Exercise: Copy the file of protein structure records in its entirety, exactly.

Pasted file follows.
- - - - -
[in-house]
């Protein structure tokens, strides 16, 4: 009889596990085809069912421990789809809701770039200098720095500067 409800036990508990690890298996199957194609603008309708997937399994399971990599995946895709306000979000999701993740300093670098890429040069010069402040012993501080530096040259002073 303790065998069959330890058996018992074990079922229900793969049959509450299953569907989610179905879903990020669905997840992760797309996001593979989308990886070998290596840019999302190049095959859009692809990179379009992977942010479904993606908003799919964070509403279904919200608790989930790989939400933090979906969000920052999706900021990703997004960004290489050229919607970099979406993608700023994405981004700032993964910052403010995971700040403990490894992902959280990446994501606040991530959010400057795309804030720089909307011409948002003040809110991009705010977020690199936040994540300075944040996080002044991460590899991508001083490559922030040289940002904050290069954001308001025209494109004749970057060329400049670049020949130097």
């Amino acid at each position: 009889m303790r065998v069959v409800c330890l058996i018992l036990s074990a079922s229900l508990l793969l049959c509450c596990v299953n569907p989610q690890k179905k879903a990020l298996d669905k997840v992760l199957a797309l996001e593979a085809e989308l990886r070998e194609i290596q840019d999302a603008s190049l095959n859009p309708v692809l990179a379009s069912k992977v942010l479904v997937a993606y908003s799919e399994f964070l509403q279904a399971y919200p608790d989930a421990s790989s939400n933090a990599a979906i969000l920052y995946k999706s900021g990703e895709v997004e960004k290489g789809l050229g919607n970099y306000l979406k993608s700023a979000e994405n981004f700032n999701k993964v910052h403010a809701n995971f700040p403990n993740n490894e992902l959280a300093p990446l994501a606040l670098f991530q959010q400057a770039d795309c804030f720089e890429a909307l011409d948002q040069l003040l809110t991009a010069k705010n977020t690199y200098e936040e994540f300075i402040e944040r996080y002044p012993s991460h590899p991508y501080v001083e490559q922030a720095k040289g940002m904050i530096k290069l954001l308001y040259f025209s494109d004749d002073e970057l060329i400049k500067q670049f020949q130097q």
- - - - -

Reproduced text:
[in-house]
């Protein structure tokens, strides 16, 4: 009889596990085809069912421990789809809701770039200098720095500067 409800036990508990690890298996199957194609603008309708997937399994399971990599995946895709306000979000999701993740300093670098890429040069010069402040012993501080530096040259002073 303790065998069959330890058996018992074990079922229900793969049959509450299953569907989610179905879903990020669905997840992760797309996001593979989308990886070998290596840019999302190049095959859009692809990179379009992977942010479904993606908003799919964070509403279904919200608790989930790989939400933090979906969000920052999706900021990703997004960004290489050229919607970099979406993608700023994405981004700032993964910052403010995971700040403990490894992902959280990446994501606040991530959010400057795309804030720089909307011409948002003040809110991009705010977020690199936040994540300075944040996080002044991460590899991508001083490559922030040289940002904050290069954001308001025209494109004749970057060329400049670049020949130097």
């Amino acid at each position: 009889m303790r065998v069959v409800c330890l058996i018992l036990s074990a079922s229900l508990l793969l049959c509450c596990v299953n569907p989610q690890k179905k879903a990020l298996d669905k997840v992760l199957a797309l996001e593979a085809e989308l990886r070998e194609i290596q840019d999302a603008s190049l095959n859009p309708v692809l990179a379009s069912k992977v942010l479904v997937a993606y908003s799919e399994f964070l509403q279904a399971y919200p608790d989930a421990s790989s939400n933090a990599a979906i969000l920052y995946k999706s900021g990703e895709v997004e960004k290489g789809l050229g919607n970099y306000l979406k993608s700023a979000e994405n981004f700032n999701k993964v910052h403010a809701n995971f700040p403990n993740n490894e992902l959280a300093p990446l994501a606040l670098f991530q959010q400057a770039d795309c804030f720089e890429a909307l011409d948002q040069l003040l809110t991009a010069k705010n977020t690199y200098e936040e994540f300075i402040e944040r996080y002044p012993s991460h590899p991508y501080v001083e490559q922030a720095k040289g940002m904050i530096k290069l954001l308001y040259f025209s494109d004749d002073e970057l060329i400049k500067q670049f020949q130097q």